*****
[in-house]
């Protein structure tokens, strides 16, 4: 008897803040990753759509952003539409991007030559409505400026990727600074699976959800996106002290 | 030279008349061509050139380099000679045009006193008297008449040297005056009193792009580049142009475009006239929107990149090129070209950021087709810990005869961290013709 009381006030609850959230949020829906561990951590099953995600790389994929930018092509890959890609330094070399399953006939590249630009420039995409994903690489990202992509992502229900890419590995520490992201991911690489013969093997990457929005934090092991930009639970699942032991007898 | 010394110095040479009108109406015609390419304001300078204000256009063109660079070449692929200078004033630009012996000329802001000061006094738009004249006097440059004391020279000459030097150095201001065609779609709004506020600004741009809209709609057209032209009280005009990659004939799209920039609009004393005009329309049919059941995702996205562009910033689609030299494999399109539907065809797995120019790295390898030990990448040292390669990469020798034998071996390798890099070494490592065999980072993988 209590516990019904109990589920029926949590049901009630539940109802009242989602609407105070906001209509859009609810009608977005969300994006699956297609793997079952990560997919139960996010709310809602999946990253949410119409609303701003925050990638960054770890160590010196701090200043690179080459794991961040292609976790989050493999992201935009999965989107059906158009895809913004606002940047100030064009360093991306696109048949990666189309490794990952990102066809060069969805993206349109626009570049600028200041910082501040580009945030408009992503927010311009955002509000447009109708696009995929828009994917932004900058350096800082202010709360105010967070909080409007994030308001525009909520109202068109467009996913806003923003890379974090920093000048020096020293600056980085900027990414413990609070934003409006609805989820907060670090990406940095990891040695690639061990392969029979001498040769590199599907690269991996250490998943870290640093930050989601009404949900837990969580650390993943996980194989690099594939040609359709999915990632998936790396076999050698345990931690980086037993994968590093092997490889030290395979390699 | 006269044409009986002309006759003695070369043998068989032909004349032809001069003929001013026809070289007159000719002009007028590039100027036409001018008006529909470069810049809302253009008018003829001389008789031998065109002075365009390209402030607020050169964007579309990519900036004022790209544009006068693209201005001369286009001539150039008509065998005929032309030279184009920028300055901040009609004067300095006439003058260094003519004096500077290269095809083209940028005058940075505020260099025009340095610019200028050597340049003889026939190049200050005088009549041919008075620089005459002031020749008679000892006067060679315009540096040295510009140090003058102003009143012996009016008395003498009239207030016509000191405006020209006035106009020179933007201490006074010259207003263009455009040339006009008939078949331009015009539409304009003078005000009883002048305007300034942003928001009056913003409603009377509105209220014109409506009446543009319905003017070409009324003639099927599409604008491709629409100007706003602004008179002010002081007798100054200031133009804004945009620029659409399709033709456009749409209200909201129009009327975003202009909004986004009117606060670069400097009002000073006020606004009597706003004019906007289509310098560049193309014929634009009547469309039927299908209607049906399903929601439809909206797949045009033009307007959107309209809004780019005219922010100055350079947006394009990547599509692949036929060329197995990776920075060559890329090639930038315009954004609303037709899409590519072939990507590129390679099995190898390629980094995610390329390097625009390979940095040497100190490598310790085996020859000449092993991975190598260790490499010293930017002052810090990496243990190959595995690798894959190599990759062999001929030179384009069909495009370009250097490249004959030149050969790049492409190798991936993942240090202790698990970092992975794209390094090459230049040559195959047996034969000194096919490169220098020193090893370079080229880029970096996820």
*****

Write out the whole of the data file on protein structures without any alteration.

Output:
[in-house]
């Protein structure tokens, strides 16, 4: 008897803040990753759509952003539409991007030559409505400026990727600074699976959800996106002290 | 030279008349061509050139380099000679045009006193008297008449040297005056009193792009580049142009475009006239929107990149090129070209950021087709810990005869961290013709 009381006030609850959230949020829906561990951590099953995600790389994929930018092509890959890609330094070399399953006939590249630009420039995409994903690489990202992509992502229900890419590995520490992201991911690489013969093997990457929005934090092991930009639970699942032991007898 | 010394110095040479009108109406015609390419304001300078204000256009063109660079070449692929200078004033630009012996000329802001000061006094738009004249006097440059004391020279000459030097150095201001065609779609709004506020600004741009809209709609057209032209009280005009990659004939799209920039609009004393005009329309049919059941995702996205562009910033689609030299494999399109539907065809797995120019790295390898030990990448040292390669990469020798034998071996390798890099070494490592065999980072993988 209590516990019904109990589920029926949590049901009630539940109802009242989602609407105070906001209509859009609810009608977005969300994006699956297609793997079952990560997919139960996010709310809602999946990253949410119409609303701003925050990638960054770890160590010196701090200043690179080459794991961040292609976790989050493999992201935009999965989107059906158009895809913004606002940047100030064009360093991306696109048949990666189309490794990952990102066809060069969805993206349109626009570049600028200041910082501040580009945030408009992503927010311009955002509000447009109708696009995929828009994917932004900058350096800082202010709360105010967070909080409007994030308001525009909520109202068109467009996913806003923003890379974090920093000048020096020293600056980085900027990414413990609070934003409006609805989820907060670090990406940095990891040695690639061990392969029979001498040769590199599907690269991996250490998943870290640093930050989601009404949900837990969580650390993943996980194989690099594939040609359709999915990632998936790396076999050698345990931690980086037993994968590093092997490889030290395979390699 | 006269044409009986002309006759003695070369043998068989032909004349032809001069003929001013026809070289007159000719002009007028590039100027036409001018008006529909470069810049809302253009008018003829001389008789031998065109002075365009390209402030607020050169964007579309990519900036004022790209544009006068693209201005001369286009001539150039008509065998005929032309030279184009920028300055901040009609004067300095006439003058260094003519004096500077290269095809083209940028005058940075505020260099025009340095610019200028050597340049003889026939190049200050005088009549041919008075620089005459002031020749008679000892006067060679315009540096040295510009140090003058102003009143012996009016008395003498009239207030016509000191405006020209006035106009020179933007201490006074010259207003263009455009040339006009008939078949331009015009539409304009003078005000009883002048305007300034942003928001009056913003409603009377509105209220014109409506009446543009319905003017070409009324003639099927599409604008491709629409100007706003602004008179002010002081007798100054200031133009804004945009620029659409399709033709456009749409209200909201129009009327975003202009909004986004009117606060670069400097009002000073006020606004009597706003004019906007289509310098560049193309014929634009009547469309039927299908209607049906399903929601439809909206797949045009033009307007959107309209809004780019005219922010100055350079947006394009990547599509692949036929060329197995990776920075060559890329090639930038315009954004609303037709899409590519072939990507590129390679099995190898390629980094995610390329390097625009390979940095040497100190490598310790085996020859000449092993991975190598260790490499010293930017002052810090990496243990190959595995690798894959190599990759062999001929030179384009069909495009370009250097490249004959030149050969790049492409190798991936993942240090202790698990970092992975794209390094090459230049040559195959047996034969000194096919490169220098020193090893370079080229880029970096996820």